How does IBM Multi-site Workload Lifeline (Lifeline) enable continuous availability?
Lifeline monitors the workload applications and the systems where these applications reside, across the two sysplexes, or sites, where these systems are running. Lifeline controls the routing of connections and MQ messages that are targeting these workload applications, ensuring the connections and MQ messages are sent to the optimal workload applications in the active site(s).
If a workload failure in the active site is detected by Lifeline, Lifeline can automatically perform a workload switch, in seconds, to the workload applications in the alternate site. Or Lifeline can generate alert messages that automation products can capture to perform their own workload switching.
Does my business need continuous availability for workloads?
If your business meets one of the following situations, continuous availability for your workloads is needed.
- Your business must run 24x7 due to industry regulations.
- Other businesses are dependent on your business’ always-on availability, for example, if your business is in the financial and insurance industries.
- Your business has no recovery procedures in place, for example, with non-sysplex environments and no disk replication capabilities
How is continuous availability different from disaster recovery?
Existing disaster recovery solutions utilize disk-based replication to make mirror copies to a remote site of all disks used by the systems in the local site. These disk copies cannot be used while the disk replication is occurring. In the event of a failure in the local site, the systems and workload applications need to be restarted in the remote site before access to the workloads is reestablished. Typically, this can take an hour or longer to accomplish.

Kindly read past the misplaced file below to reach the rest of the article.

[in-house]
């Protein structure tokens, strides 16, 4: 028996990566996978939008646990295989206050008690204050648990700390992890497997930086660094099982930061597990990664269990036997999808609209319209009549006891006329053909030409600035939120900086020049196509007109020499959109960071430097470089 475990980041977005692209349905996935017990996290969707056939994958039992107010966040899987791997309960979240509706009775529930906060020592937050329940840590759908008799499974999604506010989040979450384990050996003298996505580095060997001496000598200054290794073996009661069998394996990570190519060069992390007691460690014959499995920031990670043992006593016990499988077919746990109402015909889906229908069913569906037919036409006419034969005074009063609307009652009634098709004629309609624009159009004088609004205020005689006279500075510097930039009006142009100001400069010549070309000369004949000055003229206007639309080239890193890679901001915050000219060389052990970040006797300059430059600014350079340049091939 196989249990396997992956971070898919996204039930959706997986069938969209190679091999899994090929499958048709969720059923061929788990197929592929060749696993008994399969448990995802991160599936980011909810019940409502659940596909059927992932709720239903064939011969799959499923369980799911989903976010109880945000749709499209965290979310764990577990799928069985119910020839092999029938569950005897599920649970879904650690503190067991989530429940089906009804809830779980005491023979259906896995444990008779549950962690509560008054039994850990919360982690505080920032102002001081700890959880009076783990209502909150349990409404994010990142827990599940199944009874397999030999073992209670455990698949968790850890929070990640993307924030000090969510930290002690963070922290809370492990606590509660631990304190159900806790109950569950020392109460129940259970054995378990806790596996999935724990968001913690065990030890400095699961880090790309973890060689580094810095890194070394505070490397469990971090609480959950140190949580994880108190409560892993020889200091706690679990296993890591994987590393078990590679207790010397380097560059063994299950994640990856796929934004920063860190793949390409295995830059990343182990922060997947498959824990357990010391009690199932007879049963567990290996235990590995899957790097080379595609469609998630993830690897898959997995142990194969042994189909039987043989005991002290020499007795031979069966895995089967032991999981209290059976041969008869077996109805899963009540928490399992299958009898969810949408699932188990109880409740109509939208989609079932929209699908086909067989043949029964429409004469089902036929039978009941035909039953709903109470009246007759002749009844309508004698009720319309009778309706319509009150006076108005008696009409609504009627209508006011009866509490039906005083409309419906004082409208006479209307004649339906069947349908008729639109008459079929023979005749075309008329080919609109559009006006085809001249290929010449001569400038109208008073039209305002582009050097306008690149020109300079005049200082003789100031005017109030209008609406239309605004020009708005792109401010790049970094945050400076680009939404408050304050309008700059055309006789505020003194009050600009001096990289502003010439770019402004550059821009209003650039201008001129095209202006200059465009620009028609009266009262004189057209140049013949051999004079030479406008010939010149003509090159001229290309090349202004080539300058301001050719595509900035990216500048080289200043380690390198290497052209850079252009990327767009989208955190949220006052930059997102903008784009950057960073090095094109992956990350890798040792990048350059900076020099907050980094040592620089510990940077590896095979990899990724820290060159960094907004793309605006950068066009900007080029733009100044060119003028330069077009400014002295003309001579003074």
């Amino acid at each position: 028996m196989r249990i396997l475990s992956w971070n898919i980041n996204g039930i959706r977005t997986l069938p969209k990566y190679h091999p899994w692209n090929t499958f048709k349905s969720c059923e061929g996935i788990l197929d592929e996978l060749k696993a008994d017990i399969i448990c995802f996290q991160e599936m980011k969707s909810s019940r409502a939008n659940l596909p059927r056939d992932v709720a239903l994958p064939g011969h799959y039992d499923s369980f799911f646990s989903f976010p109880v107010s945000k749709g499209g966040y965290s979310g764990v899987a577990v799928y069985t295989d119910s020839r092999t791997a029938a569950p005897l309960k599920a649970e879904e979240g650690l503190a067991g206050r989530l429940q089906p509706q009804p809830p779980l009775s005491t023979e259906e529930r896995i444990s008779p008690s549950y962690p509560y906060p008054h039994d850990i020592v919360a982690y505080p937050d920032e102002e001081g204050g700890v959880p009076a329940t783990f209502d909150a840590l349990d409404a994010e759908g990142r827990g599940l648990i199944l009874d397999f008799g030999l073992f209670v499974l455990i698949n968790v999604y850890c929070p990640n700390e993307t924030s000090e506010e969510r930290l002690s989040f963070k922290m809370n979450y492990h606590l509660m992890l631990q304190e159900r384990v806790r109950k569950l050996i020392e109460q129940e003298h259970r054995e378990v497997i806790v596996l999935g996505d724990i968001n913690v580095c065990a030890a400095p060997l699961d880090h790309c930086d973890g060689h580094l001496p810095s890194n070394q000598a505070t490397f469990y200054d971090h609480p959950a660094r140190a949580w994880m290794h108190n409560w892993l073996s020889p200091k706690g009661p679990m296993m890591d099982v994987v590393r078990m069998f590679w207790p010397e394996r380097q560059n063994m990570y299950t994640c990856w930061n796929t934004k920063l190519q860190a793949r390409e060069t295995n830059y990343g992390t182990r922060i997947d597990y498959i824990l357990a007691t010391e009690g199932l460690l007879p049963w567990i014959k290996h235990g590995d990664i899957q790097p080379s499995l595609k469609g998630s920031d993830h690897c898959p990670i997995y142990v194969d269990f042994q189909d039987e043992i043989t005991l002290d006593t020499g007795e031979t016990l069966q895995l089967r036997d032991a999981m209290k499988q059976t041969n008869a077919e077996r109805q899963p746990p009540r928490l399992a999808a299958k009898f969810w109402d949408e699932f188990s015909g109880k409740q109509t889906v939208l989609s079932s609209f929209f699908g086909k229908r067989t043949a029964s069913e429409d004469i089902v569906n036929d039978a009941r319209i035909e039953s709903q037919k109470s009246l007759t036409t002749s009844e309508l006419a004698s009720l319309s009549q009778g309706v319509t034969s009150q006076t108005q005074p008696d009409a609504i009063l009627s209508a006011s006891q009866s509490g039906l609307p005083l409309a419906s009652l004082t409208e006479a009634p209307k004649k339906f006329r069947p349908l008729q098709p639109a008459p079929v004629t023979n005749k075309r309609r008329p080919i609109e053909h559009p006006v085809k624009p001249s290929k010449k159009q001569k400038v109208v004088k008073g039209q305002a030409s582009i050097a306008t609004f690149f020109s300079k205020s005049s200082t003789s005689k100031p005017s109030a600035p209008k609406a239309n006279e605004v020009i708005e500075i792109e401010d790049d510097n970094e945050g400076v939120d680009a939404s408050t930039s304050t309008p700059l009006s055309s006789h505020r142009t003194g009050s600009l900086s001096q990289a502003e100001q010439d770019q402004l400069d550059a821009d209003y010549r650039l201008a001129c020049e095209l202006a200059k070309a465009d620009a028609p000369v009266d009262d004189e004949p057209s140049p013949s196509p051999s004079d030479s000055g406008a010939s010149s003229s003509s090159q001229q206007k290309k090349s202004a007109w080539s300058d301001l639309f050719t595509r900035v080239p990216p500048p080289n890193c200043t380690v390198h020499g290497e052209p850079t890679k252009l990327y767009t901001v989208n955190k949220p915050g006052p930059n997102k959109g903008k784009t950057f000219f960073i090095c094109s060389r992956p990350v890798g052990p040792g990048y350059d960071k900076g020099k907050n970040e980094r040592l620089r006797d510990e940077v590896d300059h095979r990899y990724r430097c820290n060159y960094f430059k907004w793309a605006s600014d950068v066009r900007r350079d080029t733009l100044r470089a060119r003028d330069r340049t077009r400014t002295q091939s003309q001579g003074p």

With Lifeline-enabled continuous availability solutions, software data replication, such as InfoSphere Data Replication for Db2, is used to keep data in sync between the local and remote sites. The key difference is that systems in both sites are active, and Lifeline is used to monitor the workloads across both sites. In the event of a failure in the local site, Lifeline will detect the workload failure and route all new workload connections to the alternate site. So access to the workloads is re-established in seconds, versus the hour or more with disaster recovery solutions.
How does Lifeline act as an integral part of the GDPS® Continuous Availability solution?
Lifeline, through its monitoring and workload routing, plays an integral role in the GDPS Continuous Availability solution and provides the following benefits:
- Improved performance: New connections of workloads are routed to the applications, servers, and systems most capable of processing them so that transaction response time is reduced. System resources are used more efficiently.
- Improved availability: New connections of workload can be routed to available applications and systems when some of them down. Outages for maintenance updates or other planned events can be minimized.
- Reduced recovery time: Reduce Recovery Time Objective from hours to minutes. With disk replication, traditional DR solutions recover on standby site by restarting systems or applications. Normally that takes hours and IT services are out for this period. With Lifeline working within the GDPS Continuous Availability solution, workload can be switched to the standby site in minutes.
Is Lifeline only available as part of the GDPS Continuous Availability solution?